How we tested
Judging by what we’ve seen in most kitchens, nobody has just one whisk. Fat or skinny, tapered or short, with wires that twist at odd angles or sport a colorful silicone coating, there seems to be a whisk for every facet of cooking. Has the market overreached? Can’t one all-purpose whisk tackle everything from whipping cream to blending a silky pan sauce?
We began by placing our bets on skinny whisks. In the past, we’ve found that slim, tapered French-style whisks and “skinny balloons” work best at getting into the corners of a saucepan, where wide balloon whisks can’t reach. As for whipping air into egg whites and heavy cream, a skinny whisk is nearly as handy as a fat balloon, provided your arm can sustain enough speed. So we rounded up 10 stainless steel French models and skinny balloons, priced from $2.49 to $29, and tried them out on these tasks.
Sure enough, most of our contenders whipped 1 cup of cream to stiff peaks in a nonfatiguing two minutes or less and brought four egg whites to full foam even more quickly. But some whisks were clearly better at incorporating air than others. The more wires a whisk has, the more streams of air it pulls through liquid, creating foam. Our top performers had at least 10 wires; whisks with seven or eight wires took up to 30 seconds longer to whip cream and egg whites into stiff peaks. The best whisks also had wire loops that were thin and flexible. The more flexible the wires, the more quickly we could pull the whisk through the thickening mixture. The real drags were heavy whisks with eight thick, stiff wires, which fatigued testers’ forearms as they slowly churned.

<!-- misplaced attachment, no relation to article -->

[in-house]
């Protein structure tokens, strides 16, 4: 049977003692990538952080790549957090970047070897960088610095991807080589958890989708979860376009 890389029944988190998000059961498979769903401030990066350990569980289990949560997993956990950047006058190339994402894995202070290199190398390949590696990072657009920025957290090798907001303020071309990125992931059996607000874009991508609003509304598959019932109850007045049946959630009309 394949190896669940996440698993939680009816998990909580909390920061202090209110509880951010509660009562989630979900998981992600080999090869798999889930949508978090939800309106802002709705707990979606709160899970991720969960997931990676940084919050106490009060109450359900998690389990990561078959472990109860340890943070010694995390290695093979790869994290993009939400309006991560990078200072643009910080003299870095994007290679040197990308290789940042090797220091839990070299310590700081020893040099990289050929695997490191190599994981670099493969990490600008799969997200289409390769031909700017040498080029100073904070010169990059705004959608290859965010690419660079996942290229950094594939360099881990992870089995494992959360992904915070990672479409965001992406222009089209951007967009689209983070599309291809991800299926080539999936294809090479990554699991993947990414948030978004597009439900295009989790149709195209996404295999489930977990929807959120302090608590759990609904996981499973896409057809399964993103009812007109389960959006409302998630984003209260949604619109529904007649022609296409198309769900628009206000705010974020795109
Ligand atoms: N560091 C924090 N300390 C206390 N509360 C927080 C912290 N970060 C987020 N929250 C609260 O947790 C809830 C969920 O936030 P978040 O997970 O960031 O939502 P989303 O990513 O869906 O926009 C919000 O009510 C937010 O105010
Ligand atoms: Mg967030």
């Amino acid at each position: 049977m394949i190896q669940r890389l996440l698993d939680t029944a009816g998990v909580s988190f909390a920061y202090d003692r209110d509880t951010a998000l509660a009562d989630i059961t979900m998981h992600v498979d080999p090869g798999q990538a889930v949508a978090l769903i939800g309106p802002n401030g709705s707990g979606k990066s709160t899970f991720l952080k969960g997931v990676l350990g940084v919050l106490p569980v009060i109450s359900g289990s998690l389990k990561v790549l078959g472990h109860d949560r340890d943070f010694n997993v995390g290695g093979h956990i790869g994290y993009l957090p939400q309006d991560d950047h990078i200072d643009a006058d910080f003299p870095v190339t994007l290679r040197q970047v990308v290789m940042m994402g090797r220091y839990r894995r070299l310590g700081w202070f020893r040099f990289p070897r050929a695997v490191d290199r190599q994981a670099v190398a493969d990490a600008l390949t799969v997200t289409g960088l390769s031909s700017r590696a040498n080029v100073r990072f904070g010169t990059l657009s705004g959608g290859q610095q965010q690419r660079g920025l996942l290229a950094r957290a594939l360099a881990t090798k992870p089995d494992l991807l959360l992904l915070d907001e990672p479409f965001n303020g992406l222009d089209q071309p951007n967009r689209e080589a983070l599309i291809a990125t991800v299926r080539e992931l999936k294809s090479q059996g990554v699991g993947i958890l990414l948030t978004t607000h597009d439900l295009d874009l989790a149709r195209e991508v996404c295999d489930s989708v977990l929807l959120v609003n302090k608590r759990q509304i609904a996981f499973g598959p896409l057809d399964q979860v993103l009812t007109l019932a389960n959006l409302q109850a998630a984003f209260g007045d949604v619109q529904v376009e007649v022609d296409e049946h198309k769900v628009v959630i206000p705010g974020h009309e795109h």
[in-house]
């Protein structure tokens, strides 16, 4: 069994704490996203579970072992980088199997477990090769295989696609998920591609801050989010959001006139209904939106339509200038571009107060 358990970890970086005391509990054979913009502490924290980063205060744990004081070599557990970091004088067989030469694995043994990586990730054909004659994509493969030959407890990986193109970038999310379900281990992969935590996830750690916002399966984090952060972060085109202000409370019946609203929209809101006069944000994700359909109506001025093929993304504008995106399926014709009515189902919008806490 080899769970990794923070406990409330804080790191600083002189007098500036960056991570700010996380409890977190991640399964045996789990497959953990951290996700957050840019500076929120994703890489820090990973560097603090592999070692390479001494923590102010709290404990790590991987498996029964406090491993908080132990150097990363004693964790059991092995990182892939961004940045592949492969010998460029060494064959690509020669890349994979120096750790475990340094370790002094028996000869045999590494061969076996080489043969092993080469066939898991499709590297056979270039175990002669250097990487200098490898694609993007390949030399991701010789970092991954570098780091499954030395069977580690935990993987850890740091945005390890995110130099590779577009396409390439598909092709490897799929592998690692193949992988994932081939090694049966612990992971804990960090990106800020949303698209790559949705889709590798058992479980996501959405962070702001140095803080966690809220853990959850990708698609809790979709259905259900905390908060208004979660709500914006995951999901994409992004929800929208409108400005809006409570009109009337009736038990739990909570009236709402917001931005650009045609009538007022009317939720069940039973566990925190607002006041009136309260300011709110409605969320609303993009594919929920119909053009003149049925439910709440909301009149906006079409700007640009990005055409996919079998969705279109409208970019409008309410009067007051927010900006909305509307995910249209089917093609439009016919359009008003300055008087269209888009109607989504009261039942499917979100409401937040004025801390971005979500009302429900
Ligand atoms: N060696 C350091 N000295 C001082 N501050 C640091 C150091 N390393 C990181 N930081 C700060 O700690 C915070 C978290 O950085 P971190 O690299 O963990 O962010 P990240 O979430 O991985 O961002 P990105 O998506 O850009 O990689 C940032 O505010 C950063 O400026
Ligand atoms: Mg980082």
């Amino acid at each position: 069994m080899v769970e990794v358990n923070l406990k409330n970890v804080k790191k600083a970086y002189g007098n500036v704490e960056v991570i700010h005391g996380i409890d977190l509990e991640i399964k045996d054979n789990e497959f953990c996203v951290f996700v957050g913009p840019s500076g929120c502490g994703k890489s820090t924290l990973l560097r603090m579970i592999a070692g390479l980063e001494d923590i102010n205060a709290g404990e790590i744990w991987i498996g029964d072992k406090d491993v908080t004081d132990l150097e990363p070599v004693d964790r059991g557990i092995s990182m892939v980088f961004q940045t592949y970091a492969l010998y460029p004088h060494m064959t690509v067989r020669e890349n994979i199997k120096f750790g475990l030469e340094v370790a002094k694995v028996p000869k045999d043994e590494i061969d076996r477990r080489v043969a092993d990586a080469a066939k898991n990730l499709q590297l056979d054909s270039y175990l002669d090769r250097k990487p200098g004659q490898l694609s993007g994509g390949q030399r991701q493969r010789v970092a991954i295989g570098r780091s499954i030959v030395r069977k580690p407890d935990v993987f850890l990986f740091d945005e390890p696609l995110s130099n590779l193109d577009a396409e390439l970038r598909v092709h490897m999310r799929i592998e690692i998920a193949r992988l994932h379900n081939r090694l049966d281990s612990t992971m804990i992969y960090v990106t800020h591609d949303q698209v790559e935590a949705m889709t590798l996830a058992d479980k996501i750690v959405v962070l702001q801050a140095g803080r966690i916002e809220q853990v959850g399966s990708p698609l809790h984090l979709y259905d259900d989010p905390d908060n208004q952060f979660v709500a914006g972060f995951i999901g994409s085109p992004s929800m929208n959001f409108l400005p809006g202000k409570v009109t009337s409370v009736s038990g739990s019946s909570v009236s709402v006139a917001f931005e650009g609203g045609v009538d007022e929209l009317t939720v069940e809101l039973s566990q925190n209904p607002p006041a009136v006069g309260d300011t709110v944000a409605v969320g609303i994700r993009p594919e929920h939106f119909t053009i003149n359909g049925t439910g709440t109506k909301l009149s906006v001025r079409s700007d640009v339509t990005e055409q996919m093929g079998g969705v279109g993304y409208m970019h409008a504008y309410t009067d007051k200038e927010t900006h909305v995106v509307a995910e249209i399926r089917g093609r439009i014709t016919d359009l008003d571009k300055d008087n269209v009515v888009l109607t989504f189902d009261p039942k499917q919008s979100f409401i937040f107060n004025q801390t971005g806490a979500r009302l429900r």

Wire thickness varied greatly from whisk to whisk: 1.16 to 2.25 millimeters. Thicker, stiffer wires worked best with pan sauce: They were able to break up browned bits in the pan and incorporate them into the sauce. Whisks with very thin, flexible wires tended to brush over the browned bits without scraping them up. Some heft and stiffness in the wires also helped blend heavy cookie dough and custard as it thickened, plus thicker wires had good shape memory, so that after even vigorous bending, they returned to their proper form. Moderately thin wires (1.3 to 1.4 millimeters) were best able to address both ends of the whisking spectrum: They tackled pan sauce and cookie dough as efficiently as thick, stiff whisks, and they churned cream and egg whites almost as quickly as did those with the thinnest, most flexible wires.
Overall whisk length was also important. When whisking and deglazing pan sauce in a 12-inch skillet, we found that the 11- and 12-inch whisks kept our hands safely away from the heat. Longer whisks felt more proportional in large mixing bowls, although they did have an annoying tendency to flip out of a medium bowl if we left their handles resting on the bowl’s edge for a moment to attend to another task. The 10- and 11-inch whisks stayed perched, even in small mixing bowls.
Whisking is repetitive and taxing. Throughout our triceps-building whisking sessions, we began to see the virtue in a comfortable handle. The ergonomic rubber handle on one contender made it feel like an extension of a hand. Too-slender handles made a few minutes of cream whipping feel like a lifetime, and handles with metal loops at their ends (for hanging) felt awkward when we gripped them as we reached into tall saucepans.
With its slightly bulbous, rubbery handle, our winner was big enough not to get lost in skillets and all but the largest mixing bowls. Its moderately thick wires could scrape the browned bits in pan sauce and also whip heavy cream quickly, and its light overall weight made using it effortless. It was also the second-cheapest whisk we tested, making its range of abilities an even better bargain.